Some concerns

The Bible's prophecies match history so well that several critics (who refuse to believe that God could have inspired the authors) have claimed that the prophetic books are fakes that were written after the events took place. The following are my reasons for rejecting such a hypothesis:

  • If the book of Daniel was a fraud, it was written either before Jesus or after Jesus. If it was written after Jesus, there would have been no reason for Jesus to quote it - but he did (Matthew 24:15). If it was written before Jesus, there is no naturalistic explanation for the fact that Daniel successfully predicted the day when Jesus would walk into Jerusalem (described in Matthew 21), or that the temple of Jerusalem would be destroyed [the Romans destroyed it in AD 70].
  • Some of Daniel's prophecies pertaining to the period 200-100 BC were only partially fulfilled [see above]. If a fraudster were writing the book, he would have matched his writings to history alone and not included anything extra. From what John wrote in Revelation nearly 600 years after Daniel died, we obtain further details about the complete fulfillment of Daniel's prophecy in (what is yet) the future. This shows the hand of God.
  • If Daniel were a fraudster writing in 200-100 BC, he would not have mentioned two characters from the 6th century BC with brief careers: Belshazzar and Darius the Mede - they were forgotten by the time Greek historians and brought to light only by recent archaeological discoveries. The fact that Daniel mentions them (Daniel 5:1, Daniel 5:31) proves that Daniel was an eye-witness to the events mentioned - unlike Greek historians who wrote a century and a half later.
  • If Daniel was fabricated after Jesus, why should it include a prophecy that establishes Jesus to be the Messiah? [Since the Jews rejected Jesus and wanted to kill those who preached that Jesus was the Messiah?]. If your response is that Daniel may have been fabricated by a non-Jew, that raises two new questions: why is it so sympathetic to the Jewish cause (the long-term restoration of Israel, and so on) and what made the purist Jews (who regarded non-Jews as dogs) accept it as scripture?
  • Prophetic books such as Hosea, Amos, Ezekiel, Isaiah and Jeremiah cast the people of Israel in a very poor light. There is no reason for the people of Israel to recognize these books as genuinely inspired by God unless they saw unmistakable evidence that this was indeed the case. If a fraudster was writing something to be accepted by the Jews, he'd obviously write only good things about them or be mild in his criticism of "certain sections" of them. On the contrary, Biblical prophets are absolutely scathing. Jeremiah says he nearly got killed and was absolutely unpopular because of his "pessimistic, morale busting" prophecies (Jeremiah 26:7-24). Isaiah calls Jerusalem a prostitute. Ezekiel calls Israel a desperate whore who does not even charge her customers for sex. Why should a fraudster write such unpopular stuff and then have his writings revered by those he denounces in the severest possible language?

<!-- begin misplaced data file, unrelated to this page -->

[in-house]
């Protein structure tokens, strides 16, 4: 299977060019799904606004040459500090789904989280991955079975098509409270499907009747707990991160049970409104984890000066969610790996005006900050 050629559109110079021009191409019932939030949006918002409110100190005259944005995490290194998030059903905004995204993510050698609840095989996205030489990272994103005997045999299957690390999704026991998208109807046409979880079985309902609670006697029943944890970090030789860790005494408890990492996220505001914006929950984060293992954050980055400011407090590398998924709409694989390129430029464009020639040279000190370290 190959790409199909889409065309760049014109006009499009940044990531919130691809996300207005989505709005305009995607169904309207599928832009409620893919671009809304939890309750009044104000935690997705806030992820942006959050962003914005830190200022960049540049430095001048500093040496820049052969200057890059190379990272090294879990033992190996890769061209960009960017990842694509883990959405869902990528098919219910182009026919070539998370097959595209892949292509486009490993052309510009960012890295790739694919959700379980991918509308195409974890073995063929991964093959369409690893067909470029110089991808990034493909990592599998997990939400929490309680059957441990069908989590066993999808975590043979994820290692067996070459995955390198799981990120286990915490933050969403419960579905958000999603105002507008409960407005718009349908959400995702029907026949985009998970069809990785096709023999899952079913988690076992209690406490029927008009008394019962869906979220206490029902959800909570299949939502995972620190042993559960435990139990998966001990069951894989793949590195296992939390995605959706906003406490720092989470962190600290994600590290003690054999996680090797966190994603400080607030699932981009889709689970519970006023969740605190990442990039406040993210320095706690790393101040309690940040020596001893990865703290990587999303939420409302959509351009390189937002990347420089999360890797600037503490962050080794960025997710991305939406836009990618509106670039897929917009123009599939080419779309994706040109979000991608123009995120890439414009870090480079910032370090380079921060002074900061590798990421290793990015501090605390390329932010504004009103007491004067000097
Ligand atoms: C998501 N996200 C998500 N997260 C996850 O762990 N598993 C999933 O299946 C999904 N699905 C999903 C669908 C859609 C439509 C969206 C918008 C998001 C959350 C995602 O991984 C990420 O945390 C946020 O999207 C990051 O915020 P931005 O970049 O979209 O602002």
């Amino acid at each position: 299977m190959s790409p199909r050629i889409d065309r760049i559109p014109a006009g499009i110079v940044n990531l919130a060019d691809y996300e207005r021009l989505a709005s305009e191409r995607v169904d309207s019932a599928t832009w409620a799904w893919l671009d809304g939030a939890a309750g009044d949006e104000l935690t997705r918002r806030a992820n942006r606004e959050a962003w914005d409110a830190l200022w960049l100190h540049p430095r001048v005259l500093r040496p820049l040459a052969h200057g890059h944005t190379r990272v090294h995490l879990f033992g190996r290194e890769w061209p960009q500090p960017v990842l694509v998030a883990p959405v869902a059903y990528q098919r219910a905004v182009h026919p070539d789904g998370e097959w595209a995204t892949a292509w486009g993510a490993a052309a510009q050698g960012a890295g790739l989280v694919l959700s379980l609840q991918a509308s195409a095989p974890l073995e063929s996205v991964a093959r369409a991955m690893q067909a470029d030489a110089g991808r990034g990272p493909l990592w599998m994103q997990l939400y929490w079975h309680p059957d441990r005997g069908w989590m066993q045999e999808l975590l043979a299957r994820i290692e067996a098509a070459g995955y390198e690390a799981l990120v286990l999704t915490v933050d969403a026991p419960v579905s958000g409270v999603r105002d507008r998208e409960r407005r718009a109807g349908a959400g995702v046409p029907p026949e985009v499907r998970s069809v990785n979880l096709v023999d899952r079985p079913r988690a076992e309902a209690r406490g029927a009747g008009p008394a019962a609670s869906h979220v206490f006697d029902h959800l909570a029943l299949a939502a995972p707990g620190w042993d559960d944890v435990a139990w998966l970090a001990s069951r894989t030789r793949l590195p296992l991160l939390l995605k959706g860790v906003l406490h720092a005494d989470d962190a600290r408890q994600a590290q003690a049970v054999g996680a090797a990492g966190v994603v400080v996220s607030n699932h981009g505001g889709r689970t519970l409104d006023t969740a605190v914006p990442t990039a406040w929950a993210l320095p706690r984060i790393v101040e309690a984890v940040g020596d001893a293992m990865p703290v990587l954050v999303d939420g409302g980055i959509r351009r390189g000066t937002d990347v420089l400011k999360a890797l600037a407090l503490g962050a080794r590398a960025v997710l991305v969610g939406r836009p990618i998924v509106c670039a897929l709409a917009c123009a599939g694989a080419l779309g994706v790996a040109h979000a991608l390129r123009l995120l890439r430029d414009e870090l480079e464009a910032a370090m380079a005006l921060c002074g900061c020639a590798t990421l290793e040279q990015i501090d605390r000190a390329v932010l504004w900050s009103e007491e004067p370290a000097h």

• No fraudster would predict absolutely impossible stuff like a virgin giving birth (Isaiah 7:14). Or do you think Isaiah was a fabrication that developed after Jesus claimed virgin birth?
  • If all these guys are fraudsters, what's their motive? If you claim that they had a common motive, you should keep in mind that Isaiah lived around 700 BC, Jeremiah in 600 BC, and Ezekiel/Daniel in 500 BC. How could they collaborate? If they had different motives, how did they get their writings compiled into one consistent book?
  • During Jesus' time, all these writings were treated as genuine. If you claim they're not, you'll have to give a convincing explanation as to why you, who are living 2500 years after these prophets, know better than Jesus' contemporaries such as Jewish historian Flavius Josephus who lived only 500 years after these prophecies were recorded.
  • During 500 BC - 70 AD, the most demoralizing thing for the Jews was the fact that they were not independent. A fraudster should write about how they'll get that longed for independence. But these prophets ignore such aspirations for quick independence. Instead, Ezekiel prophesied that long forgotten nations [to the Hebrews] such as Russia will attack Israel. In ancient times, such an attack was unthinkable. There is no way a fraudster would bother to write something so audacious.

Further reading on the authenticity of the prophetic books of the Bible:

  • Dr. E. J. Young, The Prophecy of Daniel (Eerdmans Publishing Co. Grand Rapids, 1949)
  • Sir Robert Anderson, Daniel in the Critics Den (New York, n.d.)


The Bible's ability to predict the distant future accurately makes it a class apart from other books. Biblical prophecy also proves that the Bible is not just a human composition, but God's word.

Other places:

Further reading on prophecy:

  • Copper, David L. 1940. Future Events Revealed. Los Angeles, CA. Biblical Research Society.
  • Dyer, Charles H. 1993. World News and Bible Prophecy. Wheaton, Ill: Tyndale Publishing House
  • Lacey, Harry. 1942. God and the Nations. New York, NY: Loizeaux brothers
  • LaHaye, Tim. 1972. The Beginning of the End. Wheaton, Ill: Tyndale Publishing House
  • Rowell, Earle Albert. 1933. Prophecy Speaks. Takoma Park, MD: Review and Herald.
  • Urquhart, John. 1939. The Wonders of Prophecy. London, Pickering and Inglis.
  • Wilmington, Harold L. 1981. Signs of the Times. Wheaton, Ill: Tyndale Publishing House
  • Stewart, Herbert. 1941. The Stronghold of Prophecy. London, Mashall, Morgan and Scott.
  • Smith, Wilbur M. 1951. World Crises and Prophetic Scriptures. Chicago, Il: Moody Press.
  • Uprichard, Harry, 1994. A son is promised. Darlington, England: Evangelical Press.